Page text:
In this white paper, authors Melani Cammett and Evan Lieberman try to shed light on what social solidarity is, how it might affect attitudinal and behavioral change; and given its desirable properties, what strategies impede and which facilitate the building of solidarity, particularly given the unique circumstances of the COVID-19 pandemic.

International travelers, some wearing protective masks and gloves, wait in line.

Glenn Fawcett / U.S. Customs and Border Protection

Analysis & Opinions

Corona Crisis, Great Britain, Greece, Belgium

| Mar. 20, 2020

How does the coronavirus change international relations? After the corona crisis, little will remain at the international level as it was before. A change in the balance of power is already becoming apparent: countries that are better able to cope with the crisis are likely to expand their influence, especially China, others will lose. And the border barriers within the EU represent a massive burden for cooperation in the EU. How can and should states react to this? Cathryn Clüver-Ashbrook, political scientist and expert for international and European relations at Harvard University, analyzes this in an interview.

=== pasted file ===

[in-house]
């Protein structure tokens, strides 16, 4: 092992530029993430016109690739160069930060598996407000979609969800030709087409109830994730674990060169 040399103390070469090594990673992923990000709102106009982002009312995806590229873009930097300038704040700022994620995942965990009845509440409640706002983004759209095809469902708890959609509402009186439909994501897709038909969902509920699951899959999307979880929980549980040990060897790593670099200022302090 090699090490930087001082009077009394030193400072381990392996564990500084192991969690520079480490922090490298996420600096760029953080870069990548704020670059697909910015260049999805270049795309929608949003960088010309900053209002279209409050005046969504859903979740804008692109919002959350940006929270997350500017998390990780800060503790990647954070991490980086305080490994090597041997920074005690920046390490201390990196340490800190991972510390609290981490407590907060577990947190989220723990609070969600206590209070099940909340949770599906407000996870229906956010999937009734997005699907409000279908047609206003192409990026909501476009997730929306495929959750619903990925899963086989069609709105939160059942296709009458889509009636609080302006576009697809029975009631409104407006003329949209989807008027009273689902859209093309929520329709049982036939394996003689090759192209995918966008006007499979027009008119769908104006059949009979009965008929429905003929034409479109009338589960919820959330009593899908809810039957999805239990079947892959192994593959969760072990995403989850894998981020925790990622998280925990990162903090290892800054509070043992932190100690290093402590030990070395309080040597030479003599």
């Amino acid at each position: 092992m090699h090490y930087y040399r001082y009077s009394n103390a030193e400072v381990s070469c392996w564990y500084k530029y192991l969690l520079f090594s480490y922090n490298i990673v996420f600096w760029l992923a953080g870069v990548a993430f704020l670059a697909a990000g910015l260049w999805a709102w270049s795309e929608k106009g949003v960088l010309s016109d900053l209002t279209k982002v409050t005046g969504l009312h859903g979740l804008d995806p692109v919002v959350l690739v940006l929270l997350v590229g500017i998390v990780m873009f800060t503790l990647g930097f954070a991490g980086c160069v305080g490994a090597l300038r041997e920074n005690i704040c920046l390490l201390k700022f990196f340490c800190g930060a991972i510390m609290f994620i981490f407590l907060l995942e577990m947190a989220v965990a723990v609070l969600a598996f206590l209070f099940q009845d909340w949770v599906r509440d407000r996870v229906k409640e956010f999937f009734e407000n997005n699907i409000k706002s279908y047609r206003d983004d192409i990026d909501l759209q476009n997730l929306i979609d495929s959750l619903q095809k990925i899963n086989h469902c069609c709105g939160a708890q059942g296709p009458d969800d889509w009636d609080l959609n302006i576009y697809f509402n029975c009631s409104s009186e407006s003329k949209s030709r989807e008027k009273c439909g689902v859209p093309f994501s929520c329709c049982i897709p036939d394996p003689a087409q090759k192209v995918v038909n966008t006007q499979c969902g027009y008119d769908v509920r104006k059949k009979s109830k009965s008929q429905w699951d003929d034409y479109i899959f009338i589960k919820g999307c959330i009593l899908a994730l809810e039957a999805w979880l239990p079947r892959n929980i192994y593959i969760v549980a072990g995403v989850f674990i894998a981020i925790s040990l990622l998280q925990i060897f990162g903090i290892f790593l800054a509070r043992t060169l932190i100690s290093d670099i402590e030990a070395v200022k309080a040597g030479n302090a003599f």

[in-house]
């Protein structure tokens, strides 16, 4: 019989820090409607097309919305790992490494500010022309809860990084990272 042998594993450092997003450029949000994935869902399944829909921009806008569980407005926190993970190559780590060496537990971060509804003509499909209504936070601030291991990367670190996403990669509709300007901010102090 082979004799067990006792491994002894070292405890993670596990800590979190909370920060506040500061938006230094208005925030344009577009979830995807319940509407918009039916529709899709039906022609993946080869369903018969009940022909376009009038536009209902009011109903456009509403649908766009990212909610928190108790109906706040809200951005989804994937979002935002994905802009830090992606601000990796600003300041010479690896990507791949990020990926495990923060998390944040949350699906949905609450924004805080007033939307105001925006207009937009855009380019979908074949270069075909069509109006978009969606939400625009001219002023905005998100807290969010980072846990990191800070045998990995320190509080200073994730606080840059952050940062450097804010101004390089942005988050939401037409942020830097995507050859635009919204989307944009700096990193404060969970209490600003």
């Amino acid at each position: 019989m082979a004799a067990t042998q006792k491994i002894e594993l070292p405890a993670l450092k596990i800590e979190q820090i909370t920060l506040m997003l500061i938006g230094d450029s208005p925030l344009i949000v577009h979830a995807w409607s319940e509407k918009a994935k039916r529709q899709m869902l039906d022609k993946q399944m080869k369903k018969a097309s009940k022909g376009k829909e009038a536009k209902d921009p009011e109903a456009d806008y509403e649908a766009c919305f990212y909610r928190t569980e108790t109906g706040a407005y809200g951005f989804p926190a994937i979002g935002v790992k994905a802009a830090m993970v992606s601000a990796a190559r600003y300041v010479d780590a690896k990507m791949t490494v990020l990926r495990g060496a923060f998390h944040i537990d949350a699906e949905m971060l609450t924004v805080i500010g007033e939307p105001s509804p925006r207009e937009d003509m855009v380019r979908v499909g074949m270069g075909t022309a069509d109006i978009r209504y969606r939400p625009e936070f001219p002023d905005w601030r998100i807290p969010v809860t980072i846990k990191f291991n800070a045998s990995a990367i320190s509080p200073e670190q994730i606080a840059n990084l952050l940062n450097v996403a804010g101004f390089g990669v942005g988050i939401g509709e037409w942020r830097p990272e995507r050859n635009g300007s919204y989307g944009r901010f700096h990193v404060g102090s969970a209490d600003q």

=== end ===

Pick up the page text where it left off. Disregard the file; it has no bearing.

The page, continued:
Director Janne Kuusela and Cathryn Clüver Ashbrook

Belfer Center/Benn Craig

Analysis & Opinions - Project on Europe and the Transatlantic Relationship

The Future of the Transatlantic Defense Relationship: Views from Finland and the EU

    Author:
  • Winston Ellington Michalak
| Mar. 03, 2020